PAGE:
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Vital Signs, the 2018 federal budget, and the pragmatic face of equity

Two recent events were significant in shining a spotlight on poverty in Toronto: the release of the Vital Signs report, which demonstrated the growing inequities in our city, and the release of the federal budget, which showed the important role the federal government has in improving the health of our cities.

Vital Signs

The Vital Signs report, the Toronto Foundation’s annual snapshot of urban life, showed that Toronto is increasingly becoming two cities – one underserved, one not – with quality of life greatly impacted by income, race, immigration status, gender, sexual identity, and age.

Vital Signs referenced Daily Bread’s 2017 Who’s Hungry report to help illustrate this increasing inequity, highlighting how Toronto food banks saw almost 1 million visits last year, with the most sustained increase among those aged 45 and up1. This increase happened despite on-paper prosperity and low unemployment rates.

How can a robust economy and recession-era food bank demand co-exist? The answer relates to the labour market.

People who have fallen out of the labour market, such as seniors or those with a disability who cannot work, are having an increasingly difficult time keeping up with rapidly rising costs of living. The labour market itself is also becoming more fragmented and less likely to provide steady income.

And while there has been a pervasive shift in the labour market from full-time employment to more part-time and casual work, there is evidence this shift may not be impacting everyone equally. The Vital Signs report highlighted that racialized groups are more likely than non-racialized groups to be working in precarious or part-time work without benefits2.

Similarly, the Who’s Hungry survey found that recent newcomers, including many from Afghanistan, Nigeria, Iraq, and Syria, are almost twice as likely than non-recent newcomers to be receiving their main source of income from employment.

Despite earning more than the minimum wage, respondents reported only being able to get jobs with part-time hours, and having to skip meals because they are paying upwards of 74 per cent of their income on rent3. With this kind of financial pressure, skipping meals and/or accessing food banks becomes a necessity, despite living in the wealthiest city in the country.

The 2018 Federal Budget and the Canada Workers Benefit

The 2018 Federal Budget took an important step in acknowledging the increasing precariousness of the labour market by creating what the budget referred to as a more “generous” and “accessible” Working Income Tax Benefit, now rebranded as the Canada Workers Benefit.

The 2018 federal budget commits to increasing the amounts given to those who are eligible, as well as increasing eligibility by expanding the income range so more low income workers can access it.

For instance, a single parent or couple earning $25,000 a year could receive as much as $717 more from the program in 2019 than in 2018. And those earning $30,000 per year are now eligible to receive the benefit, whereas in 2018 they would have not been eligible. A single, unattached person could receive up to $500 more from the program, and singles earning $20,000 a year are now eligible. This is an important step towards greater income security and we are pleased to see it come to fruition.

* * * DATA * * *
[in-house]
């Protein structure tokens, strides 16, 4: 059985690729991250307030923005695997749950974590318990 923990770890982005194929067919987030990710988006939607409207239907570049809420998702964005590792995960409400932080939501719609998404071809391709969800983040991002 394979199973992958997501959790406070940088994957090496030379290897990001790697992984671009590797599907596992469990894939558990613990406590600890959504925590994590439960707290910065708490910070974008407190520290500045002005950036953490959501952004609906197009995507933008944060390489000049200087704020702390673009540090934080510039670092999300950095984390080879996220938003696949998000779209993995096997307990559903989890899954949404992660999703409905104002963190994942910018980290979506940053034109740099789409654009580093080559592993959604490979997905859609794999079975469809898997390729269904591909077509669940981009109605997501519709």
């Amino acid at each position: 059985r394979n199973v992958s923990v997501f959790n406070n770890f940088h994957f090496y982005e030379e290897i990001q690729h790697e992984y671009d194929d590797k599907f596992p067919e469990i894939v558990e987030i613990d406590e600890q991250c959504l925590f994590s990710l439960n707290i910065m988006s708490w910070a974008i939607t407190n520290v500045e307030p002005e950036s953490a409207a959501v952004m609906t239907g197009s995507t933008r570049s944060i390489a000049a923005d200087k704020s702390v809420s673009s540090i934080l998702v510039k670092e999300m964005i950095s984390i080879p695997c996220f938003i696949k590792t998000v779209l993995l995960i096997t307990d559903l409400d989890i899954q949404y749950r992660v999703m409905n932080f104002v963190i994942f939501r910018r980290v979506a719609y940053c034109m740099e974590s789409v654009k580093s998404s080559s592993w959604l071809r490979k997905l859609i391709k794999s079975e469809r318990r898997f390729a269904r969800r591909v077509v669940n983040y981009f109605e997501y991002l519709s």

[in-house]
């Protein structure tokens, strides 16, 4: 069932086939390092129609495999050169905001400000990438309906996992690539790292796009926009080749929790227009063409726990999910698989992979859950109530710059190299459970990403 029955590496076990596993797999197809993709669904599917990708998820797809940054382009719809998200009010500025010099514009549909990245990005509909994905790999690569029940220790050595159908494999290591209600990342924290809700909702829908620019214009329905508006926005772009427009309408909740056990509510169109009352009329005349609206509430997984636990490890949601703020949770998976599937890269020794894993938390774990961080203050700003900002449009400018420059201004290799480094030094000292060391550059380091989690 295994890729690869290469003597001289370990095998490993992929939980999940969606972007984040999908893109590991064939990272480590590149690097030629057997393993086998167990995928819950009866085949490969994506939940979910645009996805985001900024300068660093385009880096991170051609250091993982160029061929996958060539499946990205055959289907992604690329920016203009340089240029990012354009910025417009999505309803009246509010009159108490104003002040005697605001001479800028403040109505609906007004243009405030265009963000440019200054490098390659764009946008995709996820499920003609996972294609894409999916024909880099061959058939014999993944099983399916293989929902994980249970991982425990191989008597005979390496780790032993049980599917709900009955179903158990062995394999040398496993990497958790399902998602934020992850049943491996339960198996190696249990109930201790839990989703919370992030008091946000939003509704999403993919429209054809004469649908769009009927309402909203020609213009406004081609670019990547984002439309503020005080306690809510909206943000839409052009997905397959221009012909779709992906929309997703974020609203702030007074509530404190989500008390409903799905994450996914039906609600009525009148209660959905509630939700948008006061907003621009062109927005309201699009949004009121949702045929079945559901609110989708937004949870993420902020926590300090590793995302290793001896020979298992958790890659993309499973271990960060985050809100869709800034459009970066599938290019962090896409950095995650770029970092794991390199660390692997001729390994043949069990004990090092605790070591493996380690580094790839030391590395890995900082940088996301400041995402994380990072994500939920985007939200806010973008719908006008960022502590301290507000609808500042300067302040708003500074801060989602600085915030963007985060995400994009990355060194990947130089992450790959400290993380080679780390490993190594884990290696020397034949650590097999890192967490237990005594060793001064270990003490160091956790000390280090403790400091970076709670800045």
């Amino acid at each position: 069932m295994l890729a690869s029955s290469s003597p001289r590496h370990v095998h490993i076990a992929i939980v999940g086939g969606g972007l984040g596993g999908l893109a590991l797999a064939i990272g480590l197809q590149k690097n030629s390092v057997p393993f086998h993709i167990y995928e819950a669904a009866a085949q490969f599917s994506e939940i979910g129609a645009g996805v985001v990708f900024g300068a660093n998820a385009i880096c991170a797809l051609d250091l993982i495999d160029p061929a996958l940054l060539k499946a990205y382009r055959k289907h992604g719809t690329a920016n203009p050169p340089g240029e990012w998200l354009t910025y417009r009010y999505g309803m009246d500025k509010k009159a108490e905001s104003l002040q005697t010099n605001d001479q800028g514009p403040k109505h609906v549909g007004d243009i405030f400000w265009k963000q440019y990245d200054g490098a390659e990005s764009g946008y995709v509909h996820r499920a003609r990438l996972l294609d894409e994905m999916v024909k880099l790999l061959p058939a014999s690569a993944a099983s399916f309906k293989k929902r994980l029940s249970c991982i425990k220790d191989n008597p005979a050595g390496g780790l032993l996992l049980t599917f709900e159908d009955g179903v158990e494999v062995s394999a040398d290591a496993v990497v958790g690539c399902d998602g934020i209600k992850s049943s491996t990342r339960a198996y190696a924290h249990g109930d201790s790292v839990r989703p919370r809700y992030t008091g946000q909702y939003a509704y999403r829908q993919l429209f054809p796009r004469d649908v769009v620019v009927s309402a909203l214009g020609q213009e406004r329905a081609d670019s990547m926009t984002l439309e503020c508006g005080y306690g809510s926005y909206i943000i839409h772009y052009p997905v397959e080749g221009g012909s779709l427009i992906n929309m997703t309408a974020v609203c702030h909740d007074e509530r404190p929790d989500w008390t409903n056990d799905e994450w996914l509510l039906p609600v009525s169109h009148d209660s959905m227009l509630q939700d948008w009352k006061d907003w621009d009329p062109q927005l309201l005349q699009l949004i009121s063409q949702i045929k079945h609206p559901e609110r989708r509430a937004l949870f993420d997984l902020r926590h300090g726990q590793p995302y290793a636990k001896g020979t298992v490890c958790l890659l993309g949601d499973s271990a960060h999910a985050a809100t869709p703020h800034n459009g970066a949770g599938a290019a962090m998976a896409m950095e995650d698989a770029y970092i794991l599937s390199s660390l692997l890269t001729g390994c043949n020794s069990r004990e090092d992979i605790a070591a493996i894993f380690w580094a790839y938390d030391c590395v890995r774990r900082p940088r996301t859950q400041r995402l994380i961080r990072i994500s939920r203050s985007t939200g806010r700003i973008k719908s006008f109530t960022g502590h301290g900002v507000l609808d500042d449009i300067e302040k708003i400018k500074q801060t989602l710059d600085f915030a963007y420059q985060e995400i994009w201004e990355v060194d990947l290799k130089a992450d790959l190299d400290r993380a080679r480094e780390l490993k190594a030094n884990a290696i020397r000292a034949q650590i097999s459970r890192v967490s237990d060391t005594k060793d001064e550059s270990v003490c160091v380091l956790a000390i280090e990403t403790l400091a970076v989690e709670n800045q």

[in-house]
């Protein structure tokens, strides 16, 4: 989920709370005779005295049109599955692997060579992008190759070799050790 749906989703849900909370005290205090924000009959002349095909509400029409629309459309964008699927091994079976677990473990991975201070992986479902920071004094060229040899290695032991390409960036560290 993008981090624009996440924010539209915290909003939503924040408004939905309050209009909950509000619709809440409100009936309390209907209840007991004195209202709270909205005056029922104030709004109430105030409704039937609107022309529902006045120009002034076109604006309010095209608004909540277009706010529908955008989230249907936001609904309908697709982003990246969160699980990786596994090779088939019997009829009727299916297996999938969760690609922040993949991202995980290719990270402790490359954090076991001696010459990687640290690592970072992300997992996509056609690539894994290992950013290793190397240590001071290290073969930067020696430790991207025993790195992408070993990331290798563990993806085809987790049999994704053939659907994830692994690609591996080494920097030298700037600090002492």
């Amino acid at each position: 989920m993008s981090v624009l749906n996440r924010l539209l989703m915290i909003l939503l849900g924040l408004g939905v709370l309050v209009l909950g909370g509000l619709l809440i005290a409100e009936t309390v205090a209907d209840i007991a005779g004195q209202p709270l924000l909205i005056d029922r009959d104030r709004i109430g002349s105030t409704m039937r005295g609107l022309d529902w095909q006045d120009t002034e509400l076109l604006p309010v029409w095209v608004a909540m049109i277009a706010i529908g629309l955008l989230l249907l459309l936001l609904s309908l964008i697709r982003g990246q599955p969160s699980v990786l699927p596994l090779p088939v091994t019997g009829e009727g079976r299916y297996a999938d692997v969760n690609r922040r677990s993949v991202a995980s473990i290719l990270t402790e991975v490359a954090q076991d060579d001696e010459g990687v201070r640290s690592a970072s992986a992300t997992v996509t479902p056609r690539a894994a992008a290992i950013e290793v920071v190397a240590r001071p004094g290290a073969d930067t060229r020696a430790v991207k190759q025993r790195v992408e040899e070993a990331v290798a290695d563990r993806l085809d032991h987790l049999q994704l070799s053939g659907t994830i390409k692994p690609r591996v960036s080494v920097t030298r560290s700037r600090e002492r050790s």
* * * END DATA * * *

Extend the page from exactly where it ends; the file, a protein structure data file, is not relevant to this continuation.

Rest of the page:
In 2007 Daily Bread had praised the introduction of the Working Income Tax Benefit, but we also pushed for a more generous benefit that would provide more money and raising the “phase-out” points so more working poor could access it. This is particularly important for income security for many working poor, including food bank clients, who receive more than the minimum wage but are restricted in the number of hours they get at work.

Automatic enrolment in the Canada Workers Benefit – just as important in the increase in benefits itself

The federal budget also commits to increasing access to the benefit by enabling the Canada Revenue Agency (CRA) to automatically determine eligibility, instead of a potential recipient having to apply separately and potentially miss out on receiving the benefit. All too often we see food bank clients, seniors in particular, who are not accessing their benefits because of a lack of awareness, no access to internet, or not being able to read the forms due to language barriers. Moving to automatic enrolment is just as important a step as the increase in benefits itself, which the government estimates will enable 300,000 additional low-income workers to access it.

But it is worth highlighting again that what appears to be simply an administrative change (automatic enrolment in the CWB) can have a potentially large impact on improving the lives of people living on low income, particularly groups such as recent newcomers, those who don’t speak English as a first language, and other vulnerable populations who are more likely to encounter administrative barriers when trying to access government services. This is what we are calling the pragmatic face of equity.

Other measures in the federal budget, such as investments in affordable housing, and indexing child and seniors benefits to inflation underscore the federal government’s crucial role in income support – indeed, what is becoming more evident is that all three levels of government have a role to play in helping to create more equitable and just cities.

1 Toronto Vital Signs 2017-2018, pg. 35.
2 Vital Signs Report 2017-2018, pg.71.
3 2017 Who’s Hungry, pg.29.

Date Added: March 12, 2018 | Comments Off on Vital Signs, the 2018 federal budget, and the pragmatic face of equity | Filed under: Blog,News,Research — Tags: , , , , , , , , , , , — Adam Paralovos @ 12:05 pm

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